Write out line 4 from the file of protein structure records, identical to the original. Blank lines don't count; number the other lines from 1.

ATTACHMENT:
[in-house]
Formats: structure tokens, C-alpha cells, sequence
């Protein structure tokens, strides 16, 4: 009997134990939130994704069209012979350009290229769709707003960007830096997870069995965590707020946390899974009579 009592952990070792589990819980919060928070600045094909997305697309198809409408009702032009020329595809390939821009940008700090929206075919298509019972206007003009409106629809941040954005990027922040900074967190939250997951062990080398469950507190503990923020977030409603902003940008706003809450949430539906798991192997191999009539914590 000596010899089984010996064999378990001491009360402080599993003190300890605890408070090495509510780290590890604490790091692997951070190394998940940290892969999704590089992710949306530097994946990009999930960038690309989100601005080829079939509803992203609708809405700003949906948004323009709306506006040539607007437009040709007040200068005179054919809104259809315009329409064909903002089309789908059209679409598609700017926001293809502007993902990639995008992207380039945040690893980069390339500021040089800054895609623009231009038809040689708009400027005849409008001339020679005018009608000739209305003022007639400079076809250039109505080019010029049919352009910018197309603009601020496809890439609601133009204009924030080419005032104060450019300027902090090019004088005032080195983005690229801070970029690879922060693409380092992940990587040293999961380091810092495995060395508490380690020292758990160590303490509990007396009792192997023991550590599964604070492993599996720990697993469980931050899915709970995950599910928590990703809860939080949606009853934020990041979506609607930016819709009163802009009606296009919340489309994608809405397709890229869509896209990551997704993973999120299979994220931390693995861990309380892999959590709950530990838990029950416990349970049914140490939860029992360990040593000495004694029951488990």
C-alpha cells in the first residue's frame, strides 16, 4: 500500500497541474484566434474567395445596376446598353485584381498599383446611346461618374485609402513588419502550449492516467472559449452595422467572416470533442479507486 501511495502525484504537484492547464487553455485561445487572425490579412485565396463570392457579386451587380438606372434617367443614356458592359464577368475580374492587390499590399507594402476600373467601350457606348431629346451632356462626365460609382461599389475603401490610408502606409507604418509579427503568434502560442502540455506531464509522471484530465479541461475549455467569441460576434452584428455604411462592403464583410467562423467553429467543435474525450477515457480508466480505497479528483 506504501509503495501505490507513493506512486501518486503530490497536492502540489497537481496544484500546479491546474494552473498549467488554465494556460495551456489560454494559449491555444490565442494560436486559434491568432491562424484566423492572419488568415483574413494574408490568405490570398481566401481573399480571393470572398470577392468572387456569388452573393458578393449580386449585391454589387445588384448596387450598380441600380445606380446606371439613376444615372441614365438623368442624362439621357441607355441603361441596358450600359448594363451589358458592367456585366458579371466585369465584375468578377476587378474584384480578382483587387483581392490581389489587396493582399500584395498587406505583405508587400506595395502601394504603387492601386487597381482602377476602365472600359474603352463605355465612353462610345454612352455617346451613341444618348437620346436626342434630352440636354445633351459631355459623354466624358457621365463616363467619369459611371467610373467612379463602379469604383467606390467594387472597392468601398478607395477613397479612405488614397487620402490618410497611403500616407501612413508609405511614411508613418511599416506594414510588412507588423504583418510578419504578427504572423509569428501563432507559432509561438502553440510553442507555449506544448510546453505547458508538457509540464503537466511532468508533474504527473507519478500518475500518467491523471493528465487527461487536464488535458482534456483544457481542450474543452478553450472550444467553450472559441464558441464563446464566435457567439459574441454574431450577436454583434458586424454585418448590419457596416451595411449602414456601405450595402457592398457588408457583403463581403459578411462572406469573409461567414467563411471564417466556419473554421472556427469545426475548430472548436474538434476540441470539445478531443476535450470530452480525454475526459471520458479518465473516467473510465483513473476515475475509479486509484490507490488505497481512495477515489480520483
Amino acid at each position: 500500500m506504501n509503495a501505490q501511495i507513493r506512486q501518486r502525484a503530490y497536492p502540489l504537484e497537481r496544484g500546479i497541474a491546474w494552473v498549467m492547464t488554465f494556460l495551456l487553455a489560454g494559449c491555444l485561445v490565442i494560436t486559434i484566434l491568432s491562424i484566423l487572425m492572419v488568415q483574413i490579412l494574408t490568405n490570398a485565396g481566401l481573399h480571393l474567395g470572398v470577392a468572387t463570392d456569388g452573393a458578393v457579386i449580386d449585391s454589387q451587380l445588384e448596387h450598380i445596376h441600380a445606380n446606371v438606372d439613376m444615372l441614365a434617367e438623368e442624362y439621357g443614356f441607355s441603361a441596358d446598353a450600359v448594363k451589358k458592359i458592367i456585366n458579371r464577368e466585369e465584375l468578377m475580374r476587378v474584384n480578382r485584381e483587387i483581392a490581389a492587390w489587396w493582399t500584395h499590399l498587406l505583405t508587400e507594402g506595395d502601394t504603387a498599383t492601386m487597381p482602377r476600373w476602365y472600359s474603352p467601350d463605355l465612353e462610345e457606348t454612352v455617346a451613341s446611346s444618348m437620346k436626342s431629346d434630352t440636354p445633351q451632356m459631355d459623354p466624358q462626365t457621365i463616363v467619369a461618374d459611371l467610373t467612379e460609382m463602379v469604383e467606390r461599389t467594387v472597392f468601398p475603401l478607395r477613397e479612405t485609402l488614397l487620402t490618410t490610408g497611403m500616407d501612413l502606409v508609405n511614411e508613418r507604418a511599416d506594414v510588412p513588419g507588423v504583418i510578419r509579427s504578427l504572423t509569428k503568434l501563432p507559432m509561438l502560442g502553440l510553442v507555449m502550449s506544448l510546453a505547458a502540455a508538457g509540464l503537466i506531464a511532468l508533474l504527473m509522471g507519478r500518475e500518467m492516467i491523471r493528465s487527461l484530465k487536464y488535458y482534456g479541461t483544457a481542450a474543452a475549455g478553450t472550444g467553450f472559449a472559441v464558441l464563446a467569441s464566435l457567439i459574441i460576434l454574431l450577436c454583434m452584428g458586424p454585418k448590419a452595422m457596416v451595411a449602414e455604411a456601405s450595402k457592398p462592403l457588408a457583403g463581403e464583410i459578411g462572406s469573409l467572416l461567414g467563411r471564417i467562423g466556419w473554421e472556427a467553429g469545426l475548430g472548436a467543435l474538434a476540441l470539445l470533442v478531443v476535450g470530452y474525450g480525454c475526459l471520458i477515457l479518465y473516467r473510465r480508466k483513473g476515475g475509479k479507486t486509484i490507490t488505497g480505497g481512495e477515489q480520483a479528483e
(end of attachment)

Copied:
C-alpha cells in the first residue's frame, strides 16, 4: 500500500497541474484566434474567395445596376446598353485584381498599383446611346461618374485609402513588419502550449492516467472559449452595422467572416470533442479507486 501511495502525484504537484492547464487553455485561445487572425490579412485565396463570392457579386451587380438606372434617367443614356458592359464577368475580374492587390499590399507594402476600373467601350457606348431629346451632356462626365460609382461599389475603401490610408502606409507604418509579427503568434502560442502540455506531464509522471484530465479541461475549455467569441460576434452584428455604411462592403464583410467562423467553429467543435474525450477515457480508466480505497479528483 506504501509503495501505490507513493506512486501518486503530490497536492502540489497537481496544484500546479491546474494552473498549467488554465494556460495551456489560454494559449491555444490565442494560436486559434491568432491562424484566423492572419488568415483574413494574408490568405490570398481566401481573399480571393470572398470577392468572387456569388452573393458578393449580386449585391454589387445588384448596387450598380441600380445606380446606371439613376444615372441614365438623368442624362439621357441607355441603361441596358450600359448594363451589358458592367456585366458579371466585369465584375468578377476587378474584384480578382483587387483581392490581389489587396493582399500584395498587406505583405508587400506595395502601394504603387492601386487597381482602377476602365472600359474603352463605355465612353462610345454612352455617346451613341444618348437620346436626342434630352440636354445633351459631355459623354466624358457621365463616363467619369459611371467610373467612379463602379469604383467606390467594387472597392468601398478607395477613397479612405488614397487620402490618410497611403500616407501612413508609405511614411508613418511599416506594414510588412507588423504583418510578419504578427504572423509569428501563432507559432509561438502553440510553442507555449506544448510546453505547458508538457509540464503537466511532468508533474504527473507519478500518475500518467491523471493528465487527461487536464488535458482534456483544457481542450474543452478553450472550444467553450472559441464558441464563446464566435457567439459574441454574431450577436454583434458586424454585418448590419457596416451595411449602414456601405450595402457592398457588408457583403463581403459578411462572406469573409461567414467563411471564417466556419473554421472556427469545426475548430472548436474538434476540441470539445478531443476535450470530452480525454475526459471520458479518465473516467473510465483513473476515475475509479486509484490507490488505497481512495477515489480520483